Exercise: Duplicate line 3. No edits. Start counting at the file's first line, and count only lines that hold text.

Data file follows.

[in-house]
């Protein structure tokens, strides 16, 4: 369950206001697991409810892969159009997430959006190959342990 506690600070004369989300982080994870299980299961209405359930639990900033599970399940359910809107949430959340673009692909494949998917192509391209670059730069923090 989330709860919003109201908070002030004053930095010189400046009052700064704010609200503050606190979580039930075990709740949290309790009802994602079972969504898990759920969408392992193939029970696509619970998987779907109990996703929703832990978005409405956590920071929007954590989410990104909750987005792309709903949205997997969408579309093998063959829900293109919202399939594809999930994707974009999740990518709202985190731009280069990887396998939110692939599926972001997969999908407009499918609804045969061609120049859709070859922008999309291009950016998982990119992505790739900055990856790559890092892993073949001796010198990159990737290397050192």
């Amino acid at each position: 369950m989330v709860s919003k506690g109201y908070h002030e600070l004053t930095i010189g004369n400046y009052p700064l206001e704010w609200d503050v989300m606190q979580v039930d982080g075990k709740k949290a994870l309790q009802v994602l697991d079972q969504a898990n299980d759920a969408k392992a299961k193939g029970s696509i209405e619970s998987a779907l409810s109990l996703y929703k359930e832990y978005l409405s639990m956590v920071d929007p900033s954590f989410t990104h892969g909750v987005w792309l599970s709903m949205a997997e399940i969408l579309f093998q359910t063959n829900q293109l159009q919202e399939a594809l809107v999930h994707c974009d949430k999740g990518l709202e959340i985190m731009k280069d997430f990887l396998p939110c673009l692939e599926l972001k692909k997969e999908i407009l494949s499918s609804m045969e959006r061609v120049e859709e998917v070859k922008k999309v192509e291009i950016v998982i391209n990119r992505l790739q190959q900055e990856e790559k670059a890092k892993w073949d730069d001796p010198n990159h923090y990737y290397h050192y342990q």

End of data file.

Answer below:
């Amino acid at each position: 369950m989330v709860s919003k506690g109201y908070h002030e600070l004053t930095i010189g004369n400046y009052p700064l206001e704010w609200d503050v989300m606190q979580v039930d982080g075990k709740k949290a994870l309790q009802v994602l697991d079972q969504a898990n299980d759920a969408k392992a299961k193939g029970s696509i209405e619970s998987a779907l409810s109990l996703y929703k359930e832990y978005l409405s639990m956590v920071d929007p900033s954590f989410t990104h892969g909750v987005w792309l599970s709903m949205a997997e399940i969408l579309f093998q359910t063959n829900q293109l159009q919202e399939a594809l809107v999930h994707c974009d949430k999740g990518l709202e959340i985190m731009k280069d997430f990887l396998p939110c673009l692939e599926l972001k692909k997969e999908i407009l494949s499918s609804m045969e959006r061609v120049e859709e998917v070859k922008k999309v192509e291009i950016v998982i391209n990119r992505l790739q190959q900055e990856e790559k670059a890092k892993w073949d730069d001796p010198n990159h923090y990737y290397h050192y342990q």